Selkirk Light

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Selkirk Light
Salmon River Lighthouse, Lake Ontario, Port Ontario vicinity, (Oswego County, New York).jpg
LocationIn New York, at the mouth of the Salmon River, on Lake Ontario, Pulaski, New York
Coordinates43°34′24″N 76°12′06″W / 43.57333°N 76.20167°W / 43.57333; -76.20167Coordinates: 43°34′24″N 76°12′06″W / 43.57333°N 76.20167°W / 43.57333; -76.20167
ConstructionWood Tower on Fieldstone House
MarkingsRed Tower w/ Silver Lantern on three-story gray house
HeritageNational Register of Historic Places listed place Edit this on Wikidata
First lit1838
Focal height50 feet (15 m)
Lens8 lamps, 14-inch (360 mm) reflectors (original), 7.5-inch (190 mm) (current)
CharacteristicFlashing White 2 seconds
Selkirk Lighthouse
NRHP reference No.79001618
Added to NRHPMarch 30, 1979[1]

Selkirk Lighthouse is located at mouth of the Salmon River in New York.[2] It is one of only four lighthouses in the United States that retains its original bird-cage lantern.


Selkirk Lighthouse

Land for the Port Ontario Lighthouse Reservation was purchased from Sylvester and Daniel Brown by the Federal Government on September 1, 1837. Jacob Gould, Superintendent of Lighthouses on Lake Ontario, publicized for bids about a week after the purchase. The specifications included dimensions of the lumber and weight of the copper sheets, as well as the materials and dimensions of the house and an outhouse. There were eight lamps in the tower which originally burned whale oil.

The bid was awarded to Joseph Gibbs and Abner French, local contractors. Most of the stonework was accomplished by Jabez Meacham, using stone from a nearby quarry. The wrought iron railings that encircled the birdcage lantern room were formed by John Box, a local blacksmith. The total cost was about $3,000.00.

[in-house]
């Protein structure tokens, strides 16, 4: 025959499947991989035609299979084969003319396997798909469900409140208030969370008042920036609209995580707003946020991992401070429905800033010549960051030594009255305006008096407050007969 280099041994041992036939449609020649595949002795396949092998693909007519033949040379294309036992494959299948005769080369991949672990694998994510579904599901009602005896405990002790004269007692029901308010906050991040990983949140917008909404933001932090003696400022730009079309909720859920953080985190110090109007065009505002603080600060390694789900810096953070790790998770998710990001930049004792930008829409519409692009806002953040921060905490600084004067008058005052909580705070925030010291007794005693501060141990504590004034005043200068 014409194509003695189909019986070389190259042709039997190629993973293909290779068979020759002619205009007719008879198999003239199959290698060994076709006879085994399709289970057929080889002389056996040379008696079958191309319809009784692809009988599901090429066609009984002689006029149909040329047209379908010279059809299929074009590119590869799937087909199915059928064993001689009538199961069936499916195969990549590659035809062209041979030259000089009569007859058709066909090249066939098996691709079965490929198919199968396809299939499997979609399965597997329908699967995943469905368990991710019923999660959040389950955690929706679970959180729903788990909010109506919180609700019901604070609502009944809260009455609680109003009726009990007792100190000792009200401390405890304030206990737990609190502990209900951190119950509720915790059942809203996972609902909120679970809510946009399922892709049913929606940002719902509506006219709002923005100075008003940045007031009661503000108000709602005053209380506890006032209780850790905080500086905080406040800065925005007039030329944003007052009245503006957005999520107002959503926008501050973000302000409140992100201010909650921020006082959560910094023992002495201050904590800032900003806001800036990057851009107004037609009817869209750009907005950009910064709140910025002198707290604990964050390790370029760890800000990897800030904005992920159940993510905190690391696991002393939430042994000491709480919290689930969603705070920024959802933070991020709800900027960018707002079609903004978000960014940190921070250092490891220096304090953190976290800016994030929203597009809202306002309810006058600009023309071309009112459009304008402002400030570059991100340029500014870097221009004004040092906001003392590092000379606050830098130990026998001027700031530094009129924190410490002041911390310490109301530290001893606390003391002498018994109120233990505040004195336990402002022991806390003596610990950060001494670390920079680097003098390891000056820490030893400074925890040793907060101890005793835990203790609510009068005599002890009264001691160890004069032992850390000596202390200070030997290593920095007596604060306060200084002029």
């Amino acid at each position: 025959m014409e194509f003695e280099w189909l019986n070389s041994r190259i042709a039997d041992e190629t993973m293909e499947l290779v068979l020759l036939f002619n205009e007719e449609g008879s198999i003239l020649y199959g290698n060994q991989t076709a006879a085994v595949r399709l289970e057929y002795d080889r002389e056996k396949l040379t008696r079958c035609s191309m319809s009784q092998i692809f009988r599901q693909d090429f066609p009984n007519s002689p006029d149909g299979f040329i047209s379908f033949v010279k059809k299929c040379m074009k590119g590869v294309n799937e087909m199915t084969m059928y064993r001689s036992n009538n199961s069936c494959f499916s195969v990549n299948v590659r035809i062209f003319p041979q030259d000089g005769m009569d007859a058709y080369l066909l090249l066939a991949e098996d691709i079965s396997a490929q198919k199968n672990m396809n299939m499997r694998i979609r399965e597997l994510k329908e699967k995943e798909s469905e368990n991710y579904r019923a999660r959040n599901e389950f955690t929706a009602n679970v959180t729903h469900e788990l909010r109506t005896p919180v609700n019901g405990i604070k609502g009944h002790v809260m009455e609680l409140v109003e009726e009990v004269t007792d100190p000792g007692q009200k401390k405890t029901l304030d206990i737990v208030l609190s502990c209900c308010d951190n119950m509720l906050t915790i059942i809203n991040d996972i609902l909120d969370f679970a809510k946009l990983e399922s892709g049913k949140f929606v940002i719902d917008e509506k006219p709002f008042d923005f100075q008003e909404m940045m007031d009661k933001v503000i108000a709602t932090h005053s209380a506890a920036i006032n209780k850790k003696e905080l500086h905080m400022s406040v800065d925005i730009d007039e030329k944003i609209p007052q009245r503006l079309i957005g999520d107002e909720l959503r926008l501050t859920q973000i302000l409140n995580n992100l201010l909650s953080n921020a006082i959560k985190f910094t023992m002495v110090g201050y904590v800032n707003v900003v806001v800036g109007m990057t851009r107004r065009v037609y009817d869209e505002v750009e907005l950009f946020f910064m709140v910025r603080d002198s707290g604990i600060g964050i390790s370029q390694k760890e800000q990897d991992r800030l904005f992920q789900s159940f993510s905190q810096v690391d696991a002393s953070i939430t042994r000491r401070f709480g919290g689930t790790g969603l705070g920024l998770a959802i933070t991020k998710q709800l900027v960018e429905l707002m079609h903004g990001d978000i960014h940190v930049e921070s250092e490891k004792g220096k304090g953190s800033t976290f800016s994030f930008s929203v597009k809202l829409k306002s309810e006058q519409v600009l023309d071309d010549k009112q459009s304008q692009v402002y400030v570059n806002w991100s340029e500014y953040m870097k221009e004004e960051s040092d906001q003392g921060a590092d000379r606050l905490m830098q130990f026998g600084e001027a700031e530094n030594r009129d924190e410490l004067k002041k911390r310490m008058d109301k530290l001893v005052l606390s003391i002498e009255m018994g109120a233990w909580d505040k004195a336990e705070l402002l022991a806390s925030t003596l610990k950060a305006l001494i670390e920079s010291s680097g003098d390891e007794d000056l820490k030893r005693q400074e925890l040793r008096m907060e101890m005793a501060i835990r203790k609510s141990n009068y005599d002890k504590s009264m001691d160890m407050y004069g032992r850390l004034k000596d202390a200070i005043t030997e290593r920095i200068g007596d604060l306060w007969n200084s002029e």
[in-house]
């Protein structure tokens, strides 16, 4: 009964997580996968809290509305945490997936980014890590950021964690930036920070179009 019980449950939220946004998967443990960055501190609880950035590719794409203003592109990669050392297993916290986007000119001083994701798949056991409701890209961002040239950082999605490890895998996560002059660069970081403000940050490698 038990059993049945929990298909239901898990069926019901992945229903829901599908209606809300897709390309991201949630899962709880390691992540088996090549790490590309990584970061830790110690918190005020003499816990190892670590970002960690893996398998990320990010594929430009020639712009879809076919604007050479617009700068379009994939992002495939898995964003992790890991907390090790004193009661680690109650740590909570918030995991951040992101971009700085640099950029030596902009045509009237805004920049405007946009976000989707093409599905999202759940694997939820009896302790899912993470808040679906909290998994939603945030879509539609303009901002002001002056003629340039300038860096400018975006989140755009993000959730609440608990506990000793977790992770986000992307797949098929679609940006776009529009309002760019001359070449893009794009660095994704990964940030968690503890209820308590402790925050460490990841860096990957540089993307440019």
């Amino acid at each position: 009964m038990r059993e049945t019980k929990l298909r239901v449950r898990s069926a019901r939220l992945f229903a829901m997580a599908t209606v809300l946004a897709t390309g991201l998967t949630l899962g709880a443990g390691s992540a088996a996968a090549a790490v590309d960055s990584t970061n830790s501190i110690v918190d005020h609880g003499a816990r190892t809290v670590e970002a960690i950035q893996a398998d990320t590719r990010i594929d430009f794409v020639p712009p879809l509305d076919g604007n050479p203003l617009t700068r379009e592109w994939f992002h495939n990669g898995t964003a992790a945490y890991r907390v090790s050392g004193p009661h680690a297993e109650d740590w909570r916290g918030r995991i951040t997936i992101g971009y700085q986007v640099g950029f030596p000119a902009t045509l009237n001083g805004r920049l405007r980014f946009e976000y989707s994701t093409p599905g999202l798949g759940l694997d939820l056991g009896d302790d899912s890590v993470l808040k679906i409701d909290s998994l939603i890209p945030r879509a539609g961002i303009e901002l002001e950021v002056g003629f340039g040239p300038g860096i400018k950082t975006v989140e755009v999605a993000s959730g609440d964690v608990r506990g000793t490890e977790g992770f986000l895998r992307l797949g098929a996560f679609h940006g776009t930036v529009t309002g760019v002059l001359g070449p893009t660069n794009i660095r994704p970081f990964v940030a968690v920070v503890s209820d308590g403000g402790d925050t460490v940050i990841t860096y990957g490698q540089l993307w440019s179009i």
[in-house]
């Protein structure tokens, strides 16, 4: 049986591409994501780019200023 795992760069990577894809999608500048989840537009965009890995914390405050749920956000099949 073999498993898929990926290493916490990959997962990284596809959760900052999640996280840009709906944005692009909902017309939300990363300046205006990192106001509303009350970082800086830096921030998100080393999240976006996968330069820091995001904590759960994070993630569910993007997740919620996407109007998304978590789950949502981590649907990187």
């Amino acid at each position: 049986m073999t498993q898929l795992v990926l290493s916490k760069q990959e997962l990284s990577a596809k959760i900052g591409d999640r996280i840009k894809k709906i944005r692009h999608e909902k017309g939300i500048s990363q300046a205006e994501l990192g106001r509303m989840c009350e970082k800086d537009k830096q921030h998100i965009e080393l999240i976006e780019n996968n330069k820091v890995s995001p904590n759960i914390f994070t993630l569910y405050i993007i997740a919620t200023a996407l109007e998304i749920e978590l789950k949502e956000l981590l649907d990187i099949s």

• Lewis Conant, August 1838 – July 1849
  • Lucius B. Cole, July 1849 – October 1854
  • Charles M. Lewis, October 1854 – March 1857
  • A. H. Weed, March 1857 – 1858


Commerce was booming at the time the lighthouse was constructed. Two piers were built at the mouth of the Salmon River to improve the harbor. A canal was proposed to connect the Salmon River to Lake Oneida and the Erie Canal. Unfortunately, the canal was never built, and Selkirk faded in importance. With an official beacon no longer justified, the lighthouse was deactivated in 1858.

Selkirk Lighthouse Hotel[edit]

On October 16, 1895, Leopold Joh, a German émigré, purchased the lighthouse at auction from the US Government for $155. The lighthouse was first used as Joh's private residence before it was incorporated into a hotel complex that Joh started to develop in 1899. While on an errand procuring refreshments for his guests, Joh died of a massive coronary on August 21, 1907. His family continued to operate the hotel until it was sold to the Heckle family in 1916.

The Heckles eventually doubled the size of the hotel and the property attracted vacationers from as far away as New York City and Philadelphia. The hotel and nearby marina was purchased by the Walker Family in 1987 and then again by the Barnell Family in 2014. Multiple upgrades to the entire property have been made, including complete renovations of the Lighthouse and all 3 cottages, a new boat launch ramp and new state-of-the-art floating docks.

The former hotel, boarded up since an explosion in 1987, could not be restored and was razed in early 2016.


In 1989, a Coast Guard-approved solar light was installed in the lantern room. On August 6 of that year, the Selkirk Lighthouse was reactivated as a Class II navigation aid.

Other Remaining Birdcage Lights[edit]


  1. ^ "National Register Information System". National Register of Historic Places. National Park Service. January 23, 2007.
  2. ^ Light List, Volume VII, Great Lakes (PDF). Light List. United States Coast Guard.

Further reading[edit]

  • Oleszewski, Wes. Great Lakes Lighthouses, American and Canadian: A Comprehensive Directory/Guide to Great Lakes Lighthouses, (Gwinn, Michigan: Avery Color Studios, Inc., 1998) ISBN 0-932212-98-0.
  • Price, Scott T. "U. S. Coast Guard Aids to Navigation: A Historical Bibliography". United States Coast Guard Historian's Office.
  • U.S. Coast Guard. Historically Famous Lighthouses (Washington, D.C.: Government Printing Office, 1957).
  • Wright, Larry and Wright, Patricia. Great Lakes Lighthouses Encyclopedia Hardback (Erin: Boston Mills Press, 2006) ISBN 1-55046-399-3

External links[edit]